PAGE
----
Things that I think we see so often today in terms of the way of people are thinking about new buildings, whether they’re health care, commercial, educational or governmental, so I particularly like what he had to say. Unfortunately, over the 5 decades the library was really was never loved by the community and on this view of the façade, you can probably see why. I mean, it doesn’t really have the welcoming view that it did on the street side. That said, there were very few minor alterations made to the building and very few upgrades and over time, the building did deteriorate in many ways.
It was encroached on by a parking lot, as only Detroit could do. It became, sort of an island within this streets cape area in Detroit. The great thing about the library is the interior and as you can see, on the construction of the building, really celebrated from the street. The Kandinsky tapestry that you see in the background is still there today, [inaudible 00:19:48] was moved in terms of the Art program, you’ll see a couple of other pieces of art in a moment.
It’s really been a testament to just a few people to try to preserve the library and preserve Breuer’s legacy as it existed early on. Here’s you can actually the streetscape with the [inaudible 00:20:10] in the foreground which is very dramatic. The furniture is not original to the building. Interestingly enough the furniture was originally done by our firm, but it was dispersed many decades ago. You can see that the building has this uncomfortable relationship with these colonial revival buildings on the other side of the street.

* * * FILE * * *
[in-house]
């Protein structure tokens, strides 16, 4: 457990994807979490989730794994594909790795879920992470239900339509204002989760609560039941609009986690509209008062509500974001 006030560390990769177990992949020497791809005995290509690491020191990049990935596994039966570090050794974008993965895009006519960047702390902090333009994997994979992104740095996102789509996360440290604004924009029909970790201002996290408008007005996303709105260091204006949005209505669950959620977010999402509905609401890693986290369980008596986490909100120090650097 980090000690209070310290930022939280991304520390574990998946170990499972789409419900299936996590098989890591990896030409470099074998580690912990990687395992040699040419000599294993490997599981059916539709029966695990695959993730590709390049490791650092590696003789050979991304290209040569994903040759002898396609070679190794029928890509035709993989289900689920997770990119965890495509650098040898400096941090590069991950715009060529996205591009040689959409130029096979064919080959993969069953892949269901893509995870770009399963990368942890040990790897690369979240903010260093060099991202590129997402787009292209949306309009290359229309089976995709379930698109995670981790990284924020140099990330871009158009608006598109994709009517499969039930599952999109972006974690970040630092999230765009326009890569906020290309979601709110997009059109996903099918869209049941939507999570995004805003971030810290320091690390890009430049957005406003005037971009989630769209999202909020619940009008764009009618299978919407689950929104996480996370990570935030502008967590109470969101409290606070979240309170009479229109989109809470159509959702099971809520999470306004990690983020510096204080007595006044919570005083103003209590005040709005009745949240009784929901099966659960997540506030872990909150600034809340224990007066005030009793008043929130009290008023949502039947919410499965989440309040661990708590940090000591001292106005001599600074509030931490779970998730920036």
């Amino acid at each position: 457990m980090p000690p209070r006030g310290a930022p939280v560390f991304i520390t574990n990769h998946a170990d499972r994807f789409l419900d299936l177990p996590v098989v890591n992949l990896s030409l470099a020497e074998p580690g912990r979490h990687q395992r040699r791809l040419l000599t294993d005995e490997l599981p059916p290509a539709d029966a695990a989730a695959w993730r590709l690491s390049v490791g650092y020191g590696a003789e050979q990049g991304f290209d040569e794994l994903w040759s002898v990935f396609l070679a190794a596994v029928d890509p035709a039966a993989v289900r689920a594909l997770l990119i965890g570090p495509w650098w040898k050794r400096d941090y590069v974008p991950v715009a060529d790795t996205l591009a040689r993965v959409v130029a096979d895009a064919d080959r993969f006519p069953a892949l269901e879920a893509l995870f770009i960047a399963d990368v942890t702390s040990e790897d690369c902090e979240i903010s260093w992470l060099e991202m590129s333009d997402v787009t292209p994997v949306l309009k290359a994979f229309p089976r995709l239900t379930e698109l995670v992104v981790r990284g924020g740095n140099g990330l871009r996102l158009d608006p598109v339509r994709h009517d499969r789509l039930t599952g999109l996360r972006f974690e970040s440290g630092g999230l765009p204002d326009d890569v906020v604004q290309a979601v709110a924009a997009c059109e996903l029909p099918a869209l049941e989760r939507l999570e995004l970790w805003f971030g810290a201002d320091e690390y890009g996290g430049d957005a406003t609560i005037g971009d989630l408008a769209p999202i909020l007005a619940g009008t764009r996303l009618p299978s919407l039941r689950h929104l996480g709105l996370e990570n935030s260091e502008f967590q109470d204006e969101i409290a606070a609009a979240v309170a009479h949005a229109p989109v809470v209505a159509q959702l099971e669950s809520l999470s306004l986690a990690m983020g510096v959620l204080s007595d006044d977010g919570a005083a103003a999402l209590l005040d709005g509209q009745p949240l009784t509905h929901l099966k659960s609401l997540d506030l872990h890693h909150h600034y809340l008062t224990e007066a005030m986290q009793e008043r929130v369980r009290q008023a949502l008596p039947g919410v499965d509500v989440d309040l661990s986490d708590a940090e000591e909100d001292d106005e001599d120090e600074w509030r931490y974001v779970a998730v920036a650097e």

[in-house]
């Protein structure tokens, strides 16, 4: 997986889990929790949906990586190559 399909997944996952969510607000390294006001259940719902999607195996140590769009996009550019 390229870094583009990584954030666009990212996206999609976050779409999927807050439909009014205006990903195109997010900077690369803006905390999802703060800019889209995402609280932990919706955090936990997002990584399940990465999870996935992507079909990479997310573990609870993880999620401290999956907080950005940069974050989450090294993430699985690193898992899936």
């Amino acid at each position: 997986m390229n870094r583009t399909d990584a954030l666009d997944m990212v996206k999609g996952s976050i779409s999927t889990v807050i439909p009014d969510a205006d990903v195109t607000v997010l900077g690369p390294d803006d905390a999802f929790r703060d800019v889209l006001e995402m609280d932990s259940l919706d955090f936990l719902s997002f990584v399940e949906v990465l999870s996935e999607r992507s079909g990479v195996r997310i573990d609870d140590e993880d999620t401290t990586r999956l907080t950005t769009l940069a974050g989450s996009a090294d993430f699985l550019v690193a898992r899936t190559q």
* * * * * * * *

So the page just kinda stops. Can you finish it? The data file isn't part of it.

There’s a nod to the street, I think that the residents of this community at the time were much more comfortable with the colonial revival architecture on the other side of the street. These are a few of the schemes that several of the architects who compete, who provided input to the library developed in order to add on to the structure and preserve the structure and it’s current form. The community really wanted to tear down the building and everything that we did with World Monument in terms of building community support was geared towards saving the building, providing alternatives to the building and creating some additions to the building that you can see here, which have yet to be realized.
Not that this is a very, very successful case study in terms of the ability of several different types of community groups, a national or a worldwide organization like World Monuments and private individuals to preserve the legacy of the Breuer building, which, as I said, is important in the pantheon of American architecture being Breuer’s first building in the United States.
River View High School is probably very familiar to many of you and it’s not a happiest story as you can see on the slide, this school was demolished in 2009. It is a signature building of Paul Rudolf, who is best known for this whole Sarasota Modern School of Architecture and interestingly Rudolph pioneered so many of the, not only architectural idioms, but the structural idioms that we’re so familiar today in that part of the country.
You can see here from the façade how Rudolf really was most sensitive to the relationship of the building to the landscape court and how he used in so many ways passive means of cooling and lighting the building.
Which in these photograph are very well illustrated despite the decay that you see in terms of the canvas screens and some of the steel beam work as well, but that was the signature element of this building in terms of it’s contribution to the history of design and unfortunately the community did not agree with those who wanted to preserve the building.